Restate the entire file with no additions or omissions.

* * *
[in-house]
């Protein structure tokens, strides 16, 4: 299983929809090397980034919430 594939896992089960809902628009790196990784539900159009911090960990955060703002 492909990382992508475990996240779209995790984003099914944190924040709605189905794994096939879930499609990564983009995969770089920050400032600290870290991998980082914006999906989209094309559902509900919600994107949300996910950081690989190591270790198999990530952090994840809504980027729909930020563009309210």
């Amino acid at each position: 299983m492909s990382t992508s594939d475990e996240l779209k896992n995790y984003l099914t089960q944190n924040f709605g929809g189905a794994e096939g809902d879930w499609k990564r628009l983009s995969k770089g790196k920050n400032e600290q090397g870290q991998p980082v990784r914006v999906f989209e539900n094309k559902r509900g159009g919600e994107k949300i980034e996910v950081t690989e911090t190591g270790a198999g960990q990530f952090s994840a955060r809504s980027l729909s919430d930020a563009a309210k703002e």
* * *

[in-house]
């Protein structure tokens, strides 16, 4: 299983929809090397980034919430 594939896992089960809902628009790196990784539900159009911090960990955060703002 492909990382992508475990996240779209995790984003099914944190924040709605189905794994096939879930499609990564983009995969770089920050400032600290870290991998980082914006999906989209094309559902509900919600994107949300996910950081690989190591270790198999990530952090994840809504980027729909930020563009309210």
């Amino acid at each position: 299983m492909s990382t992508s594939d475990e996240l779209k896992n995790y984003l099914t089960q944190n924040f709605g929809g189905a794994e096939g809902d879930w499609k990564r628009l983009s995969k770089g790196k920050n400032e600290q090397g870290q991998p980082v990784r914006v999906f989209e539900n094309k559902r509900g159009g919600e994107k949300i980034e996910v950081t690989e911090t190591g270790a198999g960990q990530f952090s994840a955060r809504s980027l729909s919430d930020a563009a309210k703002e």